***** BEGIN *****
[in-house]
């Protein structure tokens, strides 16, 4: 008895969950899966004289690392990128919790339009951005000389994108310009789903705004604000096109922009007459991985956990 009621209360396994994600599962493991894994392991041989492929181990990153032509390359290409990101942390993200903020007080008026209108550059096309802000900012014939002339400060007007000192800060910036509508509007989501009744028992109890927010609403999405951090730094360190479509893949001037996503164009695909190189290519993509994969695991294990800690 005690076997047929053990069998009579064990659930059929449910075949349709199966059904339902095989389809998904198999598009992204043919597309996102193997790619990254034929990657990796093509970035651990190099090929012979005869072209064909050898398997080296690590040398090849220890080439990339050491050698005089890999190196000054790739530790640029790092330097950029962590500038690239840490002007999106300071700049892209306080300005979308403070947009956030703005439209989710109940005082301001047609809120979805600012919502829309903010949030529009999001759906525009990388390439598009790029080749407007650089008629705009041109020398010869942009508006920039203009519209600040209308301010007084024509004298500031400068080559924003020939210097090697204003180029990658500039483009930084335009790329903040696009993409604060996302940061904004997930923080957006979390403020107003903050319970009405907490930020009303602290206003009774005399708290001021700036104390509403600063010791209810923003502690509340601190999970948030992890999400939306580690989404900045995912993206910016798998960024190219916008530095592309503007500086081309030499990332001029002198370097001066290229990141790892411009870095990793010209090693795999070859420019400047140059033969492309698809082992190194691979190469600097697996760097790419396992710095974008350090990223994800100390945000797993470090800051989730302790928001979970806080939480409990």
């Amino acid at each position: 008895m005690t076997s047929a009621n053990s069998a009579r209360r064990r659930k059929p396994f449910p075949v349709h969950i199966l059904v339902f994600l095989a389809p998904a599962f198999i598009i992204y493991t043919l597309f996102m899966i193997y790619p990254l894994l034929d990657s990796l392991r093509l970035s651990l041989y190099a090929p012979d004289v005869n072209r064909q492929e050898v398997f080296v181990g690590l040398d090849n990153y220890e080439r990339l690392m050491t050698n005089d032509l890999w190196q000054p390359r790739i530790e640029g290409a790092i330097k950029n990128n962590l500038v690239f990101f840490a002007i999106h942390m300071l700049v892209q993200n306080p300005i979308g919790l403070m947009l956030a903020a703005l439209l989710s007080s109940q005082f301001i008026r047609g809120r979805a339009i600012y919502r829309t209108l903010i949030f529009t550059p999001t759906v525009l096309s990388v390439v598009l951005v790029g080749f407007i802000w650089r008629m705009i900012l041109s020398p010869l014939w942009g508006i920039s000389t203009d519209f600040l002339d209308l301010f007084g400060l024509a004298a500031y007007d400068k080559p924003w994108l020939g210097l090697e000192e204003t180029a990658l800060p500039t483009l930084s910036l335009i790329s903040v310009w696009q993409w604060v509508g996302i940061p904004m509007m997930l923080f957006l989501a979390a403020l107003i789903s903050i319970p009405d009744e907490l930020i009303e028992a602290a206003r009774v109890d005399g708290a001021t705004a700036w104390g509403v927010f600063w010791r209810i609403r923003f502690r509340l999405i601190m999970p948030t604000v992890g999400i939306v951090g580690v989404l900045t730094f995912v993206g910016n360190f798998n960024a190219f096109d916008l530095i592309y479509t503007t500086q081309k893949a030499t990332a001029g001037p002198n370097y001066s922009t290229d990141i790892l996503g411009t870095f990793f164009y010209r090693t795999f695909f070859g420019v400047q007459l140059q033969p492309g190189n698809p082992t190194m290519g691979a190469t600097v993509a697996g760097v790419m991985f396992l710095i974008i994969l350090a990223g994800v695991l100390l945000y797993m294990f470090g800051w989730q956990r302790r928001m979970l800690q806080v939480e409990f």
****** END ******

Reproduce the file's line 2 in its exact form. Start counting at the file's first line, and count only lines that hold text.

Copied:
């Protein structure tokens, strides 16, 4: 008895969950899966004289690392990128919790339009951005000389994108310009789903705004604000096109922009007459991985956990 009621209360396994994600599962493991894994392991041989492929181990990153032509390359290409990101942390993200903020007080008026209108550059096309802000900012014939002339400060007007000192800060910036509508509007989501009744028992109890927010609403999405951090730094360190479509893949001037996503164009695909190189290519993509994969695991294990800690 005690076997047929053990069998009579064990659930059929449910075949349709199966059904339902095989389809998904198999598009992204043919597309996102193997790619990254034929990657990796093509970035651990190099090929012979005869072209064909050898398997080296690590040398090849220890080439990339050491050698005089890999190196000054790739530790640029790092330097950029962590500038690239840490002007999106300071700049892209306080300005979308403070947009956030703005439209989710109940005082301001047609809120979805600012919502829309903010949030529009999001759906525009990388390439598009790029080749407007650089008629705009041109020398010869942009508006920039203009519209600040209308301010007084024509004298500031400068080559924003020939210097090697204003180029990658500039483009930084335009790329903040696009993409604060996302940061904004997930923080957006979390403020107003903050319970009405907490930020009303602290206003009774005399708290001021700036104390509403600063010791209810923003502690509340601190999970948030992890999400939306580690989404900045995912993206910016798998960024190219916008530095592309503007500086081309030499990332001029002198370097001066290229990141790892411009870095990793010209090693795999070859420019400047140059033969492309698809082992190194691979190469600097697996760097790419396992710095974008350090990223994800100390945000797993470090800051989730302790928001979970806080939480409990």